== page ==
Sex and drugs may have been the big draw for the girls originally, but it’s money and the sense of power derived from violent behavior that they really develop a taste for, especially Candy and Brit.  “Seeing all this money makes my pussy wet,” Candy says after they rob the Chicken Shack, and it is this shallow materialism that motivates just about every bad decision that they, as well as the locals whom they meet, make throughout the film.  But Korine isn’t as interested in a facile moral about consumerism as he is in the dissonance between appearance and reality.  “The water looks real pretty, but the sharks are lurking,” Alien tells the girls as he begins to indoctrinate them into his world.  Korine has spent the majority of his career finding the beauty in the grotesque, in the deviant, in the aberrant; Spring Breakers represents the first time that he has done the reverse, peeling back the layers of the socially sanctioned saturnalia that is spring break and revealing it for the depraved circus that it is.

But this is to put almost too much emphasis on the actual spring break element — despite the title, spring break itself is more like a gateway drug: ill-advised, with relatively little consequence, but which presents no shortage of inroads toward greater temptations with greater repercussions.  The robbery at the Chicken Shack establishes that these are innately transgressive people; spring break is merely an excuse to get them down to Alien, where their worst impulses can be indulged and encouraged.  On their first night in Florida, while Cotty is inside funneling beer and taking her top off with a score of half naked men, Faith floats languidly in the hotel pool with Candy and Brit and confides with them her wish to freeze time, like a snapshot, and to exist in this idyllic moment forever.  As with all of Korine’s films, it is useful to regard what we’re seeing as a memory, a fevered recollection of some strange past time.  In his best work, Korine’s fractured storytelling and propensity for impressionistic nonlinear chronology, as well as his belief in the primacy of character over plot, coalesce to create a psychological inventory of his characters, depicting not so much what they are doing but rather how they perceive their actions.  In Julien Donkey-Boy, Korine used jump cuts, alternating points of view, and recurring visual motifs to convey the cracked cognition of a schizophrenic.  In Spring Breakers, Korine, cinematographer Benoit Debie, and editor Douglas Crise have developed a visual vocabulary that includes hyper-stylized day-glo colors, repeating dialogue, variegated film stock, slow motion, narration distilled from phone calls made by the girls to their parents, and periodic flashes to scenes both preceding and succeeding the depicted action to imply the subjective recall of its protagonists.  To call segments of the film unrealistic is to miss the point; everyone embellishes when they recount their exploits.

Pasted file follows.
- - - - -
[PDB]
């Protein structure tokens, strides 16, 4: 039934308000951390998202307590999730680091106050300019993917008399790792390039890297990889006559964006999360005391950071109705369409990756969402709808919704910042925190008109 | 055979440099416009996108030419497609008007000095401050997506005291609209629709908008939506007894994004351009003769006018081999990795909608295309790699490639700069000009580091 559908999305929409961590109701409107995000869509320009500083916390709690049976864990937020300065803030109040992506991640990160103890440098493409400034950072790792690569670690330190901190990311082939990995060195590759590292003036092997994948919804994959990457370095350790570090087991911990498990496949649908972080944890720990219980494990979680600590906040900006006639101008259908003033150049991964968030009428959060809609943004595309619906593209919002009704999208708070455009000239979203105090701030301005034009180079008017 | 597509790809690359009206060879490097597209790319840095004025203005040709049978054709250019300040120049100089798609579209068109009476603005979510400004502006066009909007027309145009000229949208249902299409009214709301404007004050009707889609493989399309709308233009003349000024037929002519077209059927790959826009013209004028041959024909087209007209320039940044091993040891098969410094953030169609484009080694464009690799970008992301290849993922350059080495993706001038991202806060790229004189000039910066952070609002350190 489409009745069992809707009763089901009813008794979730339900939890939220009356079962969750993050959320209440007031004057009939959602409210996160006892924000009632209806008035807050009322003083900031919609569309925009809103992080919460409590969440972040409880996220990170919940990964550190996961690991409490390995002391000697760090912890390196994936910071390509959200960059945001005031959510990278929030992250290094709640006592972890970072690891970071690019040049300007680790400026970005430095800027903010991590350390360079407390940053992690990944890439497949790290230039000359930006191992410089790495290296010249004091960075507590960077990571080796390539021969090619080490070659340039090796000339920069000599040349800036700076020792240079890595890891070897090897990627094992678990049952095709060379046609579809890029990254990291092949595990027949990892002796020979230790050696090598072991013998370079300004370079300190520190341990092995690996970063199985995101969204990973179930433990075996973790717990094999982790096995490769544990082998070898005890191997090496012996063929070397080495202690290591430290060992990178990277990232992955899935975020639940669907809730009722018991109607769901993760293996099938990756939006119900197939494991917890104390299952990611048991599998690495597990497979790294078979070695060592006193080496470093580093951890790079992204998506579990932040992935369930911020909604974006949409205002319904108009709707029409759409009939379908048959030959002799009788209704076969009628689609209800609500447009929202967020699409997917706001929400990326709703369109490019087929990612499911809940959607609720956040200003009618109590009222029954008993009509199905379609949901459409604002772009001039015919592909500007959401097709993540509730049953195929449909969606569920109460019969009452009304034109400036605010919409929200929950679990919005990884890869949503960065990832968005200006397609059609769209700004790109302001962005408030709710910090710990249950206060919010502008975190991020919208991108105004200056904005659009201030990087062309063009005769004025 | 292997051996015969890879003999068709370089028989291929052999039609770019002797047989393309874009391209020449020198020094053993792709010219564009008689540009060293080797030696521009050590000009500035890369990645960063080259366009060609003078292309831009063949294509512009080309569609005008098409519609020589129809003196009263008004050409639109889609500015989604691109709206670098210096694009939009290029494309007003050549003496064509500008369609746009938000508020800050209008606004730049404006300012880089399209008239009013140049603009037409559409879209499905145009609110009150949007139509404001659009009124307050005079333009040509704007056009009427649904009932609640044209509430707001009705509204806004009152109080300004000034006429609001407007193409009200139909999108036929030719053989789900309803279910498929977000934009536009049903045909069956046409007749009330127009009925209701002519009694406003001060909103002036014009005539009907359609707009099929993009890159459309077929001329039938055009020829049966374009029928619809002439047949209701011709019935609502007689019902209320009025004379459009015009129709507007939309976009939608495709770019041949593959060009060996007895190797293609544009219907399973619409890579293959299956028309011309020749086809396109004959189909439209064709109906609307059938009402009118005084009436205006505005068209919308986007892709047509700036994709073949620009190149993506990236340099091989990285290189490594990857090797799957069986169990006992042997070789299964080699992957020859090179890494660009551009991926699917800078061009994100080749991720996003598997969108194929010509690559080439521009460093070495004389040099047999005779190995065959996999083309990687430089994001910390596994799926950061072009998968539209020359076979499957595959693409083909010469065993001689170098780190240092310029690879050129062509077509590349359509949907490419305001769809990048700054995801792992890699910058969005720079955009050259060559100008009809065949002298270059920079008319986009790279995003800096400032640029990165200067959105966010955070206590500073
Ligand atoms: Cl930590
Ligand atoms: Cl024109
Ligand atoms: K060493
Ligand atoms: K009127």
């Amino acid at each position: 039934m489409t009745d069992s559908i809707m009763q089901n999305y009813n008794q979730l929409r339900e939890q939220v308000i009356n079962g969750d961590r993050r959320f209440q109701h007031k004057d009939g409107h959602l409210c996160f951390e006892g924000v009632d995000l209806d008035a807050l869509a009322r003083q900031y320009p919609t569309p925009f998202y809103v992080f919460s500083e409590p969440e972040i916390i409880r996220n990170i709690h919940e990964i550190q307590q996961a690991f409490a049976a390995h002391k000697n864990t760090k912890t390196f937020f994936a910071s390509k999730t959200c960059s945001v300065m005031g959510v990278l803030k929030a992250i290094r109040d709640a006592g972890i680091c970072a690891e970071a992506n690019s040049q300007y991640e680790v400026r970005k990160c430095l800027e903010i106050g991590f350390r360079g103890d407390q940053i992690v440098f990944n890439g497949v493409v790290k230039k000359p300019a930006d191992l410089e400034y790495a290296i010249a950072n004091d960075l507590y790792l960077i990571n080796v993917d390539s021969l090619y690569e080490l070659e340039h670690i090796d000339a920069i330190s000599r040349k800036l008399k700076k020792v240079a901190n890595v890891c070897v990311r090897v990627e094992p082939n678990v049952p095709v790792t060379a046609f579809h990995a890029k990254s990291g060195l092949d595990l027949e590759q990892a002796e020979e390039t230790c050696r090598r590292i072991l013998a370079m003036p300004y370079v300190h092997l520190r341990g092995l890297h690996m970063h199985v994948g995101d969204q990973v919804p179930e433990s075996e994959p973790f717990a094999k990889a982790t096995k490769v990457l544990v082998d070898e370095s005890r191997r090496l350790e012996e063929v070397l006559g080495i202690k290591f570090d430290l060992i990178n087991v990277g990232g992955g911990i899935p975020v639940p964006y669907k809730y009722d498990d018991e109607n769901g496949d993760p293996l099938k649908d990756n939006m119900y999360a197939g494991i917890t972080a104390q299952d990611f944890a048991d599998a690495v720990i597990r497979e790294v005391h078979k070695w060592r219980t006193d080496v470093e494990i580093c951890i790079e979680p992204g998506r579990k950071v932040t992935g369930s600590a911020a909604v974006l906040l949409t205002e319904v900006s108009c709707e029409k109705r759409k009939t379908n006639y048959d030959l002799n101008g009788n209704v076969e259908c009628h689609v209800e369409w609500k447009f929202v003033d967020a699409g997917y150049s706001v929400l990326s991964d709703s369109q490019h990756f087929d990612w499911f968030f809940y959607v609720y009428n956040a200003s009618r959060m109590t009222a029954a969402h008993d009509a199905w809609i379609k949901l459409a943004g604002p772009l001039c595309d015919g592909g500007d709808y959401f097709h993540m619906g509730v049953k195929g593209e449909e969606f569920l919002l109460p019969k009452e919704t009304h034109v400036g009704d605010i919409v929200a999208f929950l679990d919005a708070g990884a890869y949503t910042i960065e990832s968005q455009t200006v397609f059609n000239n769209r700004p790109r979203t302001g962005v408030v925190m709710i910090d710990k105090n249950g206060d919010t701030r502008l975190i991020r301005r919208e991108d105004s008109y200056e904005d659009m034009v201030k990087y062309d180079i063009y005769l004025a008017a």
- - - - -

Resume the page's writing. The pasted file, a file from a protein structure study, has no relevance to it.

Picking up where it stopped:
In a recent interview with GQ, when asked if there was anything he would go back and change about any of his films, Harmony Korine answered, “No, I always think that it was perfect, even with all the mistakes. I never question it. It’s exactly the way it should be. Once it’s done, it’s perfect, and it exists in its own world.”  Whether or not Spring Breakers has any “mistakes” is for each viewer to decide; it is certainly, however, “exactly the way it should be,” casting a hypnotic spell on the audience that lingers for days, even weeks after the final credits.  There simply is no other film like it.  Much credit for this is due to Debie and Crise’s aforementioned contributions, as well as Cliff Martinez’s sinewy compositions (some co-written with dubstep it-boy Skrillex); fundamentally, however, this is a Harmony Korine film through and through.  Much like Terrence Malick, who similarly shoots a great deal more than he needs and subsequently spends months “discovering” the film in the editing room, Korine is adept at chiseling away all but the most profound, sagacious images necessary to tell his story, images that are — paradoxically — both ephemeral and essential.  Unlike Malick, however, Korine has no overarching treatise, no recondite message about humankind to tender.  Korine’s films are visceral, unprecedented, living entities unto themselves; they are an affront to taste, to reason, and to those who would try to draw distinction between high- and low-art.  They must be treated as their director treats his characters: their mere existence is cause for celebration.  One could say Spring Breakers is Korine’s best film to date, but “best” implies a myriad of assumptions regarding intent and efficacy which are largely anathema to the point; one should instead say, simply, “Spring break forever, bitches.”